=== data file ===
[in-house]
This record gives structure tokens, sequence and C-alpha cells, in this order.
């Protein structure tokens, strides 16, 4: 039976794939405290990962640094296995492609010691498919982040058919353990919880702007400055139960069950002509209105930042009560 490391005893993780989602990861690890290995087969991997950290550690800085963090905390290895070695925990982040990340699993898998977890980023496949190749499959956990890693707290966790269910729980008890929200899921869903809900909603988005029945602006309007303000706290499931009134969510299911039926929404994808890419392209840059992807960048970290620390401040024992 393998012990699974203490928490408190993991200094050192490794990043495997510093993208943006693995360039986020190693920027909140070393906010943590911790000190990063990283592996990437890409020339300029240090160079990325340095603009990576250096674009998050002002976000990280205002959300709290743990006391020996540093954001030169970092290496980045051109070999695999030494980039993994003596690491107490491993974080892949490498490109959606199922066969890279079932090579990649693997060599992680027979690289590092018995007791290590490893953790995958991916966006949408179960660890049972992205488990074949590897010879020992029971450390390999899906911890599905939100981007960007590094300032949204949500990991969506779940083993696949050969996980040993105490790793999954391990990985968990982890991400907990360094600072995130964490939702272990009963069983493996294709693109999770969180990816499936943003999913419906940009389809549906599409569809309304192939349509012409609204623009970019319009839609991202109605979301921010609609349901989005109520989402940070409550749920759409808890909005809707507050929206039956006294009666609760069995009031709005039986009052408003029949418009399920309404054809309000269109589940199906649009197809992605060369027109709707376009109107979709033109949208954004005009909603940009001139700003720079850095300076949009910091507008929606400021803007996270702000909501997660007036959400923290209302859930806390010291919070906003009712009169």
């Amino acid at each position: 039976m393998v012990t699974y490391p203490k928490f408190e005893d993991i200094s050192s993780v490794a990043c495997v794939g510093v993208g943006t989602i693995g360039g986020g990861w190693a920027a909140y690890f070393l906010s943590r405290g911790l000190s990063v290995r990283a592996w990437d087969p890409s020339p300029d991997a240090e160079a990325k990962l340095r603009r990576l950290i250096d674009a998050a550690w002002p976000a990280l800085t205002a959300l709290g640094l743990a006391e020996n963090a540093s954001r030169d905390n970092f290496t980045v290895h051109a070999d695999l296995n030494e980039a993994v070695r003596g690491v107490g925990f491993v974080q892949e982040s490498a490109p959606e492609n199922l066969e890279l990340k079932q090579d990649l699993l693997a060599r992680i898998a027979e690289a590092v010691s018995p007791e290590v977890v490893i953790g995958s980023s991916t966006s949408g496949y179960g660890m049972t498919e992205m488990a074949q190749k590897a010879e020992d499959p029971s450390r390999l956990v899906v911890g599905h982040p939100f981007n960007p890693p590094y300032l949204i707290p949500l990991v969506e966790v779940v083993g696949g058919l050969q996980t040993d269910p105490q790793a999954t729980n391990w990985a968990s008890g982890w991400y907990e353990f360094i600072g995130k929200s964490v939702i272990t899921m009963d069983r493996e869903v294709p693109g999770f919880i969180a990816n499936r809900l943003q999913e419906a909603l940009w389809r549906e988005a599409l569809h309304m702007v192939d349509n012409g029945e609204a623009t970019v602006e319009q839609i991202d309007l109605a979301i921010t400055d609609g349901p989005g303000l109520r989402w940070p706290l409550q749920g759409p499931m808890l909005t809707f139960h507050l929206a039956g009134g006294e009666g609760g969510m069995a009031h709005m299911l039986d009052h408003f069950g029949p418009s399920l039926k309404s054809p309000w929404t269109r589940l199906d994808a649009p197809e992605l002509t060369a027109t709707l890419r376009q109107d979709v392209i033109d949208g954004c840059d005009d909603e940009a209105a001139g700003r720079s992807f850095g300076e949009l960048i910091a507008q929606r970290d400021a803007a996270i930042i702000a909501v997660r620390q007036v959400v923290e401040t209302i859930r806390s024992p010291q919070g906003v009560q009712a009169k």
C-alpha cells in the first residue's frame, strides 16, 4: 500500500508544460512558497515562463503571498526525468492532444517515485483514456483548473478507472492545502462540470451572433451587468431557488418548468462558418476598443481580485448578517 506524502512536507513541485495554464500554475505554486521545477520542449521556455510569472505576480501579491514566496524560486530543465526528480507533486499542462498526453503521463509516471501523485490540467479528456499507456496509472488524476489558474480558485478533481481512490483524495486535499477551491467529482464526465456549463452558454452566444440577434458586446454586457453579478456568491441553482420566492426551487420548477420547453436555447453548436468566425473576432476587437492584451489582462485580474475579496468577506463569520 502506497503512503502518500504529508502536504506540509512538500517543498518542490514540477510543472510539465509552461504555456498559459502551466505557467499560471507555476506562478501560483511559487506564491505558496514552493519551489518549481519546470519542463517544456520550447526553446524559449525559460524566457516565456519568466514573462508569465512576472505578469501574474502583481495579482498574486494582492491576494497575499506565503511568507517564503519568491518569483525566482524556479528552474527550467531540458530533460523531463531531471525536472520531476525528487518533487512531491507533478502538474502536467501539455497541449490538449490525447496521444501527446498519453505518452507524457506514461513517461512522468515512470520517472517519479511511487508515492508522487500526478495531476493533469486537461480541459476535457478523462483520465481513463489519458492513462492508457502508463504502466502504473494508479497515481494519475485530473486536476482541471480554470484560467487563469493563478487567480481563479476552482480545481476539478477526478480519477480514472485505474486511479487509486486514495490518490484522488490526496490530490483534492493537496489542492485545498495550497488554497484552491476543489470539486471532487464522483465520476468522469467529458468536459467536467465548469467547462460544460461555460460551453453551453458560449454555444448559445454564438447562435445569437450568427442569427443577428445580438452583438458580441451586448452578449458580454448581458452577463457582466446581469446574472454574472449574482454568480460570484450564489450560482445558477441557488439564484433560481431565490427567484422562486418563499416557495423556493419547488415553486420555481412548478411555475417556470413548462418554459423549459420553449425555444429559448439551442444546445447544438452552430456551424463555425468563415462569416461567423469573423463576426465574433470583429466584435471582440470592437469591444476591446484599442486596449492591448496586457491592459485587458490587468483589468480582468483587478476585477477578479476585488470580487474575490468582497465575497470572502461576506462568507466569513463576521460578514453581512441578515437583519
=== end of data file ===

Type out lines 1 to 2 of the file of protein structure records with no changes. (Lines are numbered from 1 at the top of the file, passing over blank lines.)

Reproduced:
[in-house]
This record gives structure tokens, sequence and C-alpha cells, in this order.